School assembly. I should have known something was up because teach asks me to comb my hair. I was 13, my hair had turned pubescently (I think I made up a word) wildly curly. I had no idea how to manage it so I managed it like a troop of monkeys manage a vat of taffy. Meaning my hair resembled Doc Brown’s with a bit more color, and now my feelings were hurt, and I was pubescently pissed off. It would be ten years before I realized that you cannot brush curly hair. No, you just can’t.

    Lady from Daughters of the American Revolution comes to school’s monthly awards assembly to present her award in front of entire school population to – me! Oh, and did I forget to tell you that I’m Jewish? Poor lady is fumbling so badly trying to present her sacred award to teenage girl vaguely resembling someone from a particular Eastern European tribe, not the tall, skinny, straight-haired blond goddess she expected, that I had to take her paper from her trembling hands and read it for her. (Cold reading – I did pretty well.)

    Fast forward – please fast forward from this social catastrophe – to the very dying breath of the last century. I’m now working at Big Book Store – you know the one. One of my three jobs because money always disappears before the screaming bills do. Being Orange County, Ayn Rand is a very popular author. I remember how my long lost essay had been compared to her writing. With some customers buying multiple copies of this book (gifts, I guess) and others buying her entire oeuvre, I figured it was time to read the thing myself. Oh my lord.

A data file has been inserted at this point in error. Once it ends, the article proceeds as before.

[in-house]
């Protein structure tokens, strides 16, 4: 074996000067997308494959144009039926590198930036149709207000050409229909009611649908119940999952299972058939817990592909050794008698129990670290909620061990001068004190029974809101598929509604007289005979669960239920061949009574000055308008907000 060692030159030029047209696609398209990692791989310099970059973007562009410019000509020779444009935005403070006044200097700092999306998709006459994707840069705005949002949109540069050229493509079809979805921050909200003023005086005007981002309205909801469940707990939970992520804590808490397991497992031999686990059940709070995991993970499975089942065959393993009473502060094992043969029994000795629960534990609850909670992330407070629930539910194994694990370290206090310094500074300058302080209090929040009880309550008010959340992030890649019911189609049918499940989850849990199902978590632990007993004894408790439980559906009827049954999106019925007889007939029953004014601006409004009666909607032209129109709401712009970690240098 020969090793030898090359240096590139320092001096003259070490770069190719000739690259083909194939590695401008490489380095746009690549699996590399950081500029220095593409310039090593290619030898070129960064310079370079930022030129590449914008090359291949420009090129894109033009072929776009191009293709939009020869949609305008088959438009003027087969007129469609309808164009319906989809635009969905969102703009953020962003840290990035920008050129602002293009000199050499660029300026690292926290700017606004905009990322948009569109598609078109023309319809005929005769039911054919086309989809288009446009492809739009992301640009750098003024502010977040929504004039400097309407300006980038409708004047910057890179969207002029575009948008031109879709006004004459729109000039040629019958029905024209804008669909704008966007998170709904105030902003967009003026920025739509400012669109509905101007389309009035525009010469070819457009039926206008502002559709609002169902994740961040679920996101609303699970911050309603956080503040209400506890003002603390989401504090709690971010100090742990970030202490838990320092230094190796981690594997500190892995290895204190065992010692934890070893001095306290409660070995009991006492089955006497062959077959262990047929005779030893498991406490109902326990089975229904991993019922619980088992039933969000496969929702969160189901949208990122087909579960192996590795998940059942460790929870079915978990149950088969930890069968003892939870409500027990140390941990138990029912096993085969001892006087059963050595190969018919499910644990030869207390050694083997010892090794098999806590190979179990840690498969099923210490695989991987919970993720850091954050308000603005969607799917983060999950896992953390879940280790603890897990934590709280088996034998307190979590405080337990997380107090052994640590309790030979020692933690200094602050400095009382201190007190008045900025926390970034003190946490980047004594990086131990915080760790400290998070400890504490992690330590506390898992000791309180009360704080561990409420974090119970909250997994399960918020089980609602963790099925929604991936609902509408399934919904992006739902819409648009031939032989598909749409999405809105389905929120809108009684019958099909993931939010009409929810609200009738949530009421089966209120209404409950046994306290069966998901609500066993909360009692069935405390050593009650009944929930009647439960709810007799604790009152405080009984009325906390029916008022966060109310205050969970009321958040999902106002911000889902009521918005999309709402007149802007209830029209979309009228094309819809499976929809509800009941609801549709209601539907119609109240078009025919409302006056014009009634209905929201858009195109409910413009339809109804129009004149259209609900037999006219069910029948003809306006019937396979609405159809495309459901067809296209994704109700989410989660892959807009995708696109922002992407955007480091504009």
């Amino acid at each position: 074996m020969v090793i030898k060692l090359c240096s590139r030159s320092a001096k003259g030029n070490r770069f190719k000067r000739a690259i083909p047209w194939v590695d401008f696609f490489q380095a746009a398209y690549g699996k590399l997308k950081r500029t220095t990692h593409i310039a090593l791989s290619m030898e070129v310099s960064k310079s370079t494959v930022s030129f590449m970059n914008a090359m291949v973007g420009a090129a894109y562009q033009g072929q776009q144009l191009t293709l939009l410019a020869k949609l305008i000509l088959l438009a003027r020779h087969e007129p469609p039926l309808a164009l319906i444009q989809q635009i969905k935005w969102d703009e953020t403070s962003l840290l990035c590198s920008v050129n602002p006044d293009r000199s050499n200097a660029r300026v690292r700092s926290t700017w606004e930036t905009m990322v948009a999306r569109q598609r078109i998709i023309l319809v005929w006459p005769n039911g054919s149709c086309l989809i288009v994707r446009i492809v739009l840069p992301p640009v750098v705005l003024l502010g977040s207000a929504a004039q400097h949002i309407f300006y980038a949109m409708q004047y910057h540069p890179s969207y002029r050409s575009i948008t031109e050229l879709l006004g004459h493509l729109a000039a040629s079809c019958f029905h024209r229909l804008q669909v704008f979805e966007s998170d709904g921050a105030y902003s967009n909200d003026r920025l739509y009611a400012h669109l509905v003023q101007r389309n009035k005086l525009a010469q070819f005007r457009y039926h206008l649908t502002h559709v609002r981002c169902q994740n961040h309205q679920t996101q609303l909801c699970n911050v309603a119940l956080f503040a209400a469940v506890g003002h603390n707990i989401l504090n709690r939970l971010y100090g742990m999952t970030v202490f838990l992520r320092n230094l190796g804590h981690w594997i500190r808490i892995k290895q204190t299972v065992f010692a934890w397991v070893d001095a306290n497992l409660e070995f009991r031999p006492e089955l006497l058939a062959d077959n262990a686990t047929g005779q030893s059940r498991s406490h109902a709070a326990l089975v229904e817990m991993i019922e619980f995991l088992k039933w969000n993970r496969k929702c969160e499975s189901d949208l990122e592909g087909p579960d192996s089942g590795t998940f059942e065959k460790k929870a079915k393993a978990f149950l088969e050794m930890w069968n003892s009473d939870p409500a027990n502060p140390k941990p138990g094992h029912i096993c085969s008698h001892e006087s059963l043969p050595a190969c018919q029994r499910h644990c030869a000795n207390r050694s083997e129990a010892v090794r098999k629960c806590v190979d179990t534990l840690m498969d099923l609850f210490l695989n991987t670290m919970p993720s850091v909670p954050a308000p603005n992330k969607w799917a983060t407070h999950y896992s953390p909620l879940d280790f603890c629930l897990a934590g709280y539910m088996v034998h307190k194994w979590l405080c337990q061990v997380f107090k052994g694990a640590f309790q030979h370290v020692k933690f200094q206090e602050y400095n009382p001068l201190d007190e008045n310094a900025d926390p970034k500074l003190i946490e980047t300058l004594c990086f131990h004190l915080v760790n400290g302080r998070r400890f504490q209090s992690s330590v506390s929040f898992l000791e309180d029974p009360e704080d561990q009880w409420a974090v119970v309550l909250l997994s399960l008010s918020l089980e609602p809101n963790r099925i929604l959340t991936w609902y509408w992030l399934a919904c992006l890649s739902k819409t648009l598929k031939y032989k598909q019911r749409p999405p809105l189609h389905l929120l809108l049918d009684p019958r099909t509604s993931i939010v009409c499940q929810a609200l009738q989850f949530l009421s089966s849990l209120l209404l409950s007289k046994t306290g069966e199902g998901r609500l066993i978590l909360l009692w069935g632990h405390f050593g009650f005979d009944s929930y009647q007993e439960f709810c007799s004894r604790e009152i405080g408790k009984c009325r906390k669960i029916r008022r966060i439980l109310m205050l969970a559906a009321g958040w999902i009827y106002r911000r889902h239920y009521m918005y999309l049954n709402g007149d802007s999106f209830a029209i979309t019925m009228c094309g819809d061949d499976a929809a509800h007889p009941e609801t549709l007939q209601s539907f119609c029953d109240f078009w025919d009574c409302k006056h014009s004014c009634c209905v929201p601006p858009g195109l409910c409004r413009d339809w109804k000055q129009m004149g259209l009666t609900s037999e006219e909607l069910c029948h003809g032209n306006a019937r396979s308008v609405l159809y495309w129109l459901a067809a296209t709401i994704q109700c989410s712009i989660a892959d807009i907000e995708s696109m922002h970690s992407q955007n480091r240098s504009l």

I hope I haven’t bored, angered, flabbergasted you as much as that book did me. I am after all, still the same person who was at age 11 utterly horrified by the rampant prejudice I witnessed in Hawaii against African American soldiers. I supported the Civil Rights Movement, protested the Vietnam War, registered voters, and dropped out of college for one semester to campaign for the 26th Amendment because no way is it moral to send teenagers to die for their country when they aren’t old enough to vote against the old men sending them to war. Then I married a Vietnam vet because he’s the guy I fell in love with. I am a patriot, just not one with a capital P.

    I don’t believe in censorship but if there’s ever a book burning, Ayn, I might send yours to the fire.

    Liked by 1 person

    • theorangutanlibrarian says: